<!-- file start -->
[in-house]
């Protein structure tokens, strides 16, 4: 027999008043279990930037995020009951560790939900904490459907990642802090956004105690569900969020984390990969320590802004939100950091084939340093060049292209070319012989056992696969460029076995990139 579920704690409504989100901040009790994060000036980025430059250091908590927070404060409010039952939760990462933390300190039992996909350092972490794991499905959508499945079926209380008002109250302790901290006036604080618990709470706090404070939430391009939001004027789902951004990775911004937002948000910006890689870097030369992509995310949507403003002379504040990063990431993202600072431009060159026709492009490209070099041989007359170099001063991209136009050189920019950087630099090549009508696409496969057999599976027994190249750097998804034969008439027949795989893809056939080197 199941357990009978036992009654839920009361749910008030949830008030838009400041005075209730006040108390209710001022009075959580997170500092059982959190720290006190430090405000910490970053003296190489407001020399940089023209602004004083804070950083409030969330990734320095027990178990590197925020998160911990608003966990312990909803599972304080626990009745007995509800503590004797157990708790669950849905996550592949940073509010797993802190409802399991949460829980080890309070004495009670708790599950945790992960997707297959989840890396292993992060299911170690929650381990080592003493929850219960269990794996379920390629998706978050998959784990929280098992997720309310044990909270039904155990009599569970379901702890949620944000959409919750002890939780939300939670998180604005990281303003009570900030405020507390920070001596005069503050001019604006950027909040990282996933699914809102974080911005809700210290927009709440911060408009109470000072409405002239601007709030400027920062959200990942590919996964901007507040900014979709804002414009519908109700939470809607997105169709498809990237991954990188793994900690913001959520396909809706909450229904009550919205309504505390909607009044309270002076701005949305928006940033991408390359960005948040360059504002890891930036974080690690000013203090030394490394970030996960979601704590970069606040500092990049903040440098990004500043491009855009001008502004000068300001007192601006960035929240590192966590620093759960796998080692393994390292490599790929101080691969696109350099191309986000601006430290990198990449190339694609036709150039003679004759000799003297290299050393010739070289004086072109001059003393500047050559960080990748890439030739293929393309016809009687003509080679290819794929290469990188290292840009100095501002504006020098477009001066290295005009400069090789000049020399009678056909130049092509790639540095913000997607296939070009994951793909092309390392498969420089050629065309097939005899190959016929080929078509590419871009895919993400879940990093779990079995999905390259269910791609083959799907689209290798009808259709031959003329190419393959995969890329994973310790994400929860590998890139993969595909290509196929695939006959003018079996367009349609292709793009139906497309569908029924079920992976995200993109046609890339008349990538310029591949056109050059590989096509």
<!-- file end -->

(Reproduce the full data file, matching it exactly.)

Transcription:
[in-house]
């Protein structure tokens, strides 16, 4: 027999008043279990930037995020009951560790939900904490459907990642802090956004105690569900969020984390990969320590802004939100950091084939340093060049292209070319012989056992696969460029076995990139 579920704690409504989100901040009790994060000036980025430059250091908590927070404060409010039952939760990462933390300190039992996909350092972490794991499905959508499945079926209380008002109250302790901290006036604080618990709470706090404070939430391009939001004027789902951004990775911004937002948000910006890689870097030369992509995310949507403003002379504040990063990431993202600072431009060159026709492009490209070099041989007359170099001063991209136009050189920019950087630099090549009508696409496969057999599976027994190249750097998804034969008439027949795989893809056939080197 199941357990009978036992009654839920009361749910008030949830008030838009400041005075209730006040108390209710001022009075959580997170500092059982959190720290006190430090405000910490970053003296190489407001020399940089023209602004004083804070950083409030969330990734320095027990178990590197925020998160911990608003966990312990909803599972304080626990009745007995509800503590004797157990708790669950849905996550592949940073509010797993802190409802399991949460829980080890309070004495009670708790599950945790992960997707297959989840890396292993992060299911170690929650381990080592003493929850219960269990794996379920390629998706978050998959784990929280098992997720309310044990909270039904155990009599569970379901702890949620944000959409919750002890939780939300939670998180604005990281303003009570900030405020507390920070001596005069503050001019604006950027909040990282996933699914809102974080911005809700210290927009709440911060408009109470000072409405002239601007709030400027920062959200990942590919996964901007507040900014979709804002414009519908109700939470809607997105169709498809990237991954990188793994900690913001959520396909809706909450229904009550919205309504505390909607009044309270002076701005949305928006940033991408390359960005948040360059504002890891930036974080690690000013203090030394490394970030996960979601704590970069606040500092990049903040440098990004500043491009855009001008502004000068300001007192601006960035929240590192966590620093759960796998080692393994390292490599790929101080691969696109350099191309986000601006430290990198990449190339694609036709150039003679004759000799003297290299050393010739070289004086072109001059003393500047050559960080990748890439030739293929393309016809009687003509080679290819794929290469990188290292840009100095501002504006020098477009001066290295005009400069090789000049020399009678056909130049092509790639540095913000997607296939070009994951793909092309390392498969420089050629065309097939005899190959016929080929078509590419871009895919993400879940990093779990079995999905390259269910791609083959799907689209290798009808259709031959003329190419393959995969890329994973310790994400929860590998890139993969595909290509196929695939006959003018079996367009349609292709793009139906497309569908029924079920992976995200993109046609890339008349990538310029591949056109050059590989096509």